It’s towards the end of Eternal Bliss Now! that I think Miller really hones in on what the record’s title is doing (and it seems, at this moment, that it’s also key to note that her moniker is “Leor Miller’s Fear of Her Own Desire”). “I Don’t Wanna” is the album’s quiet, acoustic sort-of-title track, and the way Miller lets the song float on for five minutes really allows the unapologetic nature of her simple realizations be understood. The song begins with Miller discussing what she wants and doesn’t want for herself (like the line that gives the album its title), and she ends by landing on “We need freedom”. Miller closes the album by continuing this thread on “Become One”, a song that encourages, and in fact argues for the necessity of, probing beyond one’s self in order to realize one’s self. “You and I are gonna find the truth / One day you and I’ll become one from two”. (Bandcamp link)

Charles the Obtuse – Charles the Obtuse

Release date: May 15th
Record label: Self-released
Genre: Synthpop, indie pop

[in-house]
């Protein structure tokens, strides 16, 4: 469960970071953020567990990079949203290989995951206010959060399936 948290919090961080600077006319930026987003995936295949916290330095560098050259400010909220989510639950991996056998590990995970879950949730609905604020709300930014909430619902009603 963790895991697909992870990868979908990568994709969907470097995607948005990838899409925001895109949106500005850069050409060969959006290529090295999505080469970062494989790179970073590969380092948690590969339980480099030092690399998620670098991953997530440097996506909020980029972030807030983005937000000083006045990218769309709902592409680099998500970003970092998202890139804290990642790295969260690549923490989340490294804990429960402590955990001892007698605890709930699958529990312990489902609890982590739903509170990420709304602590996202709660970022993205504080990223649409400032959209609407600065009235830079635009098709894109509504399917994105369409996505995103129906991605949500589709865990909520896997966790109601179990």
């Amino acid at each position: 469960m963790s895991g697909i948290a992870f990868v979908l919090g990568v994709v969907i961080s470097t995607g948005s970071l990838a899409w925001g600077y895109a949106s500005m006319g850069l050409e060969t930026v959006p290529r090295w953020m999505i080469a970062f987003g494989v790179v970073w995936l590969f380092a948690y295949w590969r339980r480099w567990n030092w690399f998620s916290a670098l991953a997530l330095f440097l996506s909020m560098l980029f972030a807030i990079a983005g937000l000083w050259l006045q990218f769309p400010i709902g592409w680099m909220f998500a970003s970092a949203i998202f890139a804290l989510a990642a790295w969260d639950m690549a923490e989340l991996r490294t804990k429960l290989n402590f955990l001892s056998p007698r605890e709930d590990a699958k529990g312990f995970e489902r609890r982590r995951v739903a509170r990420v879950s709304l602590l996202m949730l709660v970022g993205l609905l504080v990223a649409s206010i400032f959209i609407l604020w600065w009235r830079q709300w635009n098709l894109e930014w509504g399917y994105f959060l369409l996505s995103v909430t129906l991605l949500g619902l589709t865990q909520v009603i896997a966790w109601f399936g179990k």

Formats: Digital
Pull Track:  I’m Glad He’s Dead

Charles the Obtuse is Charlie Wilmoth, the West Virginia-originating, Los Angeles-based professional gambler whom Rosy Overdrive’s readers will know from his work with power pop group FOX Japan and synthpop duo Oblivz. The five song Charles the Obtuse EP is his first work as a solo artist, and his first entirely electronic project. It picks up the more synth-based thread that Wilmoth had been exploring on his last two records (Oblivz’s Uplifts and Managers EPs), but he doesn’t have guitarist Andrew Slater to lean on here. Charles the Obtuse’s songs are brief (they range from about one-and-a-half to two-and-a-half minutes), and Wilmoth’s stated influence of The Magnetic Fields’ The Wayward Bus is borne out here–these are not dense psychedelic soundscapes so much as discreet synth-based pop songs that get busy, but not overwhelmingly so.

Wilmoth may be experimenting with the instrumental side of his songwriting, but Charles the Obtuse’s songs are packed with plenty of lyrical subjects and themes that will be familiar to longtime listeners–soulless capitalism, suburban decay, paranoia, and at least one potential horror movie plot. “Gated Community” is a Wilmoth all-timer, the narrator observing a ritual sacrifice while mainly feeling glad that it’s not his lawn that’s getting messed up (“What happens in our gated community / Stays inside our gated community”), and the way-too-catchy “James from the Suburbs” is a slightly-more-direct excoriation of a Type of Guy who holds all the power and capital in the world and still finds a way to whine about it (the last non-chorus line, which I’m absolutely not going to quote here, is my favorite one).